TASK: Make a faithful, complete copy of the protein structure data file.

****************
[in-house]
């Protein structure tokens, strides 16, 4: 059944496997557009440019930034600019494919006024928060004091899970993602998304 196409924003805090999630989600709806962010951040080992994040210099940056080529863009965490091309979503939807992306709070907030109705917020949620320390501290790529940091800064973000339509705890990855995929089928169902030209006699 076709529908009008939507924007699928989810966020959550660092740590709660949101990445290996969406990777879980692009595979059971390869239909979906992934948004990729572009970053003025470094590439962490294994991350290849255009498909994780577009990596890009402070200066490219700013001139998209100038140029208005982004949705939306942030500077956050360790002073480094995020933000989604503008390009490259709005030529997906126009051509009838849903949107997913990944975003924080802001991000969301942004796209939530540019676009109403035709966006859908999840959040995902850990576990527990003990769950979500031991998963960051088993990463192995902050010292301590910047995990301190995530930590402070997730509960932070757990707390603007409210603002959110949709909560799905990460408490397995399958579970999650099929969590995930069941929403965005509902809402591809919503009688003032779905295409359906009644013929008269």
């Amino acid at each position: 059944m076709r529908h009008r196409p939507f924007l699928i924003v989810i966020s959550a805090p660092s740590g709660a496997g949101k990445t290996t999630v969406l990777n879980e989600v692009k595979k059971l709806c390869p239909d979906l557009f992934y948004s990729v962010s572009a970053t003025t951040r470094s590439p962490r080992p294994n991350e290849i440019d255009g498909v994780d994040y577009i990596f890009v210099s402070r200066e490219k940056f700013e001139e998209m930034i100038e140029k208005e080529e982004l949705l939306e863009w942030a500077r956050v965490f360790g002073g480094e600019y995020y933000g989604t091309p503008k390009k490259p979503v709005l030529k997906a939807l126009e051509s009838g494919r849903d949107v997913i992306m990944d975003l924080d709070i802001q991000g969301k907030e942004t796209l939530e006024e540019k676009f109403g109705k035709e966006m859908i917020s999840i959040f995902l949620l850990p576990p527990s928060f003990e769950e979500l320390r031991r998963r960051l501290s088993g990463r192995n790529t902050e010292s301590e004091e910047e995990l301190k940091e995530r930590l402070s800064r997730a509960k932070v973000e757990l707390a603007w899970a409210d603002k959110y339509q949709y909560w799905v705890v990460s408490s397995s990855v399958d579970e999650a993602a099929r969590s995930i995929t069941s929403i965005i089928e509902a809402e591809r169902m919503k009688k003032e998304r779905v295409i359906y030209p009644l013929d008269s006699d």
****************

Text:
[in-house]
């Protein structure tokens, strides 16, 4: 059944496997557009440019930034600019494919006024928060004091899970993602998304 196409924003805090999630989600709806962010951040080992994040210099940056080529863009965490091309979503939807992306709070907030109705917020949620320390501290790529940091800064973000339509705890990855995929089928169902030209006699 076709529908009008939507924007699928989810966020959550660092740590709660949101990445290996969406990777879980692009595979059971390869239909979906992934948004990729572009970053003025470094590439962490294994991350290849255009498909994780577009990596890009402070200066490219700013001139998209100038140029208005982004949705939306942030500077956050360790002073480094995020933000989604503008390009490259709005030529997906126009051509009838849903949107997913990944975003924080802001991000969301942004796209939530540019676009109403035709966006859908999840959040995902850990576990527990003990769950979500031991998963960051088993990463192995902050010292301590910047995990301190995530930590402070997730509960932070757990707390603007409210603002959110949709909560799905990460408490397995399958579970999650099929969590995930069941929403965005509902809402591809919503009688003032779905295409359906009644013929008269």
């Amino acid at each position: 059944m076709r529908h009008r196409p939507f924007l699928i924003v989810i966020s959550a805090p660092s740590g709660a496997g949101k990445t290996t999630v969406l990777n879980e989600v692009k595979k059971l709806c390869p239909d979906l557009f992934y948004s990729v962010s572009a970053t003025t951040r470094s590439p962490r080992p294994n991350e290849i440019d255009g498909v994780d994040y577009i990596f890009v210099s402070r200066e490219k940056f700013e001139e998209m930034i100038e140029k208005e080529e982004l949705l939306e863009w942030a500077r956050v965490f360790g002073g480094e600019y995020y933000g989604t091309p503008k390009k490259p979503v709005l030529k997906a939807l126009e051509s009838g494919r849903d949107v997913i992306m990944d975003l924080d709070i802001q991000g969301k907030e942004t796209l939530e006024e540019k676009f109403g109705k035709e966006m859908i917020s999840i959040f995902l949620l850990p576990p527990s928060f003990e769950e979500l320390r031991r998963r960051l501290s088993g990463r192995n790529t902050e010292s301590e004091e910047e995990l301190k940091e995530r930590l402070s800064r997730a509960k932070v973000e757990l707390a603007w899970a409210d603002k959110y339509q949709y909560w799905v705890v990460s408490s397995s990855v399958d579970e999650a993602a099929r969590s995930i995929t069941s929403i965005i089928e509902a809402e591809r169902m919503k009688k003032e998304r779905v295409i359906y030209p009644l013929d008269s006699d």